The production team that ensured the show could go on after part of a West End theatre ceiling collapsed and the revival of much-loved pop magazine Smash Hits are among the nominees for The Stage Awards 2020.
Visits to the Coronet Theatre, until recently known as The Print Room at the Coronet, make me miss the days when I lived in Notting Hill (or rather, near enough, Ladbroke Grove). Recently, I returned to chair a post-show Q&A at the world premiere of Alix Sobler’s The Glass Piano, specially programmed to launch this fresh chapter in the building’s history.
“Small scale but grand, this is the perfect piece of theatre” for the newly renamed Coronet Theatre. We agree! What else have critics been saying aboutAlix Sobler’s “the truth is stranger than fiction” new play The Glass Piano. We’ve rounded up our favourite review highlights – plus audience reactions video – below. Time to get booking!
Alix Sobler’s new play The Glass Piano is a full-length fairy tale based on the true case of Princess Alexandra of Bavaria, born in 1826, who convinced herself that as a child she had swallowed a full-size, glass, grand piano.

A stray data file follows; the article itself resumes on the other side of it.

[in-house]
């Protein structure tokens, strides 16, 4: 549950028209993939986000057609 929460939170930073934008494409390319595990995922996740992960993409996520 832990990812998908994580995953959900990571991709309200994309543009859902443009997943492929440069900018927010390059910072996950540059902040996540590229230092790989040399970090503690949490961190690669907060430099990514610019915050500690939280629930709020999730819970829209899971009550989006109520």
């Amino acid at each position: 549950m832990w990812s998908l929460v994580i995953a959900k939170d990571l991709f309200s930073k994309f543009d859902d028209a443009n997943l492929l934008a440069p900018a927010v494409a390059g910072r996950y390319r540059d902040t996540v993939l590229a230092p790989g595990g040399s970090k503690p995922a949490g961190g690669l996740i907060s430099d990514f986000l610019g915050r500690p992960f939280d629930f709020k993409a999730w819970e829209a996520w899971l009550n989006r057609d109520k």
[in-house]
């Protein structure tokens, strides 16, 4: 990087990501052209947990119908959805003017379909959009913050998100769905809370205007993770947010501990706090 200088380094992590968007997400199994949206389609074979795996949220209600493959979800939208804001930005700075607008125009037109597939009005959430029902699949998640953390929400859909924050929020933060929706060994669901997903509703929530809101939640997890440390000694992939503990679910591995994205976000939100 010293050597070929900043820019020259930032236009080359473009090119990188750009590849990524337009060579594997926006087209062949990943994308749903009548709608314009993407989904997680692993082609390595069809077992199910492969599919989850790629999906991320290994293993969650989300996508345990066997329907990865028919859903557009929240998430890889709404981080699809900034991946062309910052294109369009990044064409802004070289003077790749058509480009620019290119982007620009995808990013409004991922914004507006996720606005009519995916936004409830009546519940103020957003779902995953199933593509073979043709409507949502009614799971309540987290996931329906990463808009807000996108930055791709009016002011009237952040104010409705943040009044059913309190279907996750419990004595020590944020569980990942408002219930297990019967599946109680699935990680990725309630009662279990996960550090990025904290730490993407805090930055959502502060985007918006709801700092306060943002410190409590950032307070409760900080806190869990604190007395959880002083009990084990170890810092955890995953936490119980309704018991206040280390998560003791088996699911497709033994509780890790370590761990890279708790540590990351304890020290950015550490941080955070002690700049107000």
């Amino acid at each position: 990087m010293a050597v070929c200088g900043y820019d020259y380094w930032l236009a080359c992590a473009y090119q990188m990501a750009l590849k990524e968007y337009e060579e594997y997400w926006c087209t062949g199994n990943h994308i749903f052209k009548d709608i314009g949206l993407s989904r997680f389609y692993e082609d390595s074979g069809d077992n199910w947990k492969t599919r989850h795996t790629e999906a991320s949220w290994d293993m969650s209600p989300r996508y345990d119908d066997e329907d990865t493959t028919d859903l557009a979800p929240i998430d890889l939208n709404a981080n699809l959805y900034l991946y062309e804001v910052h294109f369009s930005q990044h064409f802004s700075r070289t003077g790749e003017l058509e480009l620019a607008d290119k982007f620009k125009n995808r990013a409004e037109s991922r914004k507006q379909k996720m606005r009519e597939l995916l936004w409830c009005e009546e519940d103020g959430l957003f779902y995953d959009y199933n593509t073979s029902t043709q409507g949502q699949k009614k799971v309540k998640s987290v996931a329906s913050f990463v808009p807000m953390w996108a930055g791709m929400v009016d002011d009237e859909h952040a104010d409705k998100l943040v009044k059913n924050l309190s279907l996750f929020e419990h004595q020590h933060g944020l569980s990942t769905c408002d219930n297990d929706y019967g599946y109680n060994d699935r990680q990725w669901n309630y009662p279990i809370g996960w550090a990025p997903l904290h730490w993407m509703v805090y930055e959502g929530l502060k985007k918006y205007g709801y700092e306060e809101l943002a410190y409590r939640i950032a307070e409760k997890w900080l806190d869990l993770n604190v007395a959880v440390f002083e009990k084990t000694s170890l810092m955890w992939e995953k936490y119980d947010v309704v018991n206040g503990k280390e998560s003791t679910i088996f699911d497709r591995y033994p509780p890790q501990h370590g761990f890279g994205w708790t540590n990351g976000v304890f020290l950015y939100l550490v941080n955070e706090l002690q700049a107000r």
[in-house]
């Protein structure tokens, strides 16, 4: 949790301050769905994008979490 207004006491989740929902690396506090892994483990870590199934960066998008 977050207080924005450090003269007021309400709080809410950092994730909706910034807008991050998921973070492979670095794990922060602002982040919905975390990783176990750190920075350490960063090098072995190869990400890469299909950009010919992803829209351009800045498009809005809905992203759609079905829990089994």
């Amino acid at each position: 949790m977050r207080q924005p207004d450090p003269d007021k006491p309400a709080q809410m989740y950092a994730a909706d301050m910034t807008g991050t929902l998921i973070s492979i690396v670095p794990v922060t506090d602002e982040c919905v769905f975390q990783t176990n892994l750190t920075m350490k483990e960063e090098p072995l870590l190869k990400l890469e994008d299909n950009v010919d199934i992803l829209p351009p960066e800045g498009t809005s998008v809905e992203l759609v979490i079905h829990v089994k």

Five years after the Print Room relocated to the former Coronet Cinema in Notting Hill Gate, the building is reclaiming its original name, the Coronet Theatre. Its first season is announced.
As part of her ongoing post-show Q&A series, on Wednesday 8 May 2019, Mates co-founder Terri Paddock talks to the company of the UK premiere of The Glass Piano, running at The Print Room at the Coronet. Got any questions?
Plays about old age are often also plays about death. This is certainly true of American novelist Don DeLillo’s evocatively titled 2005 play, Love-Lies-Bleeding.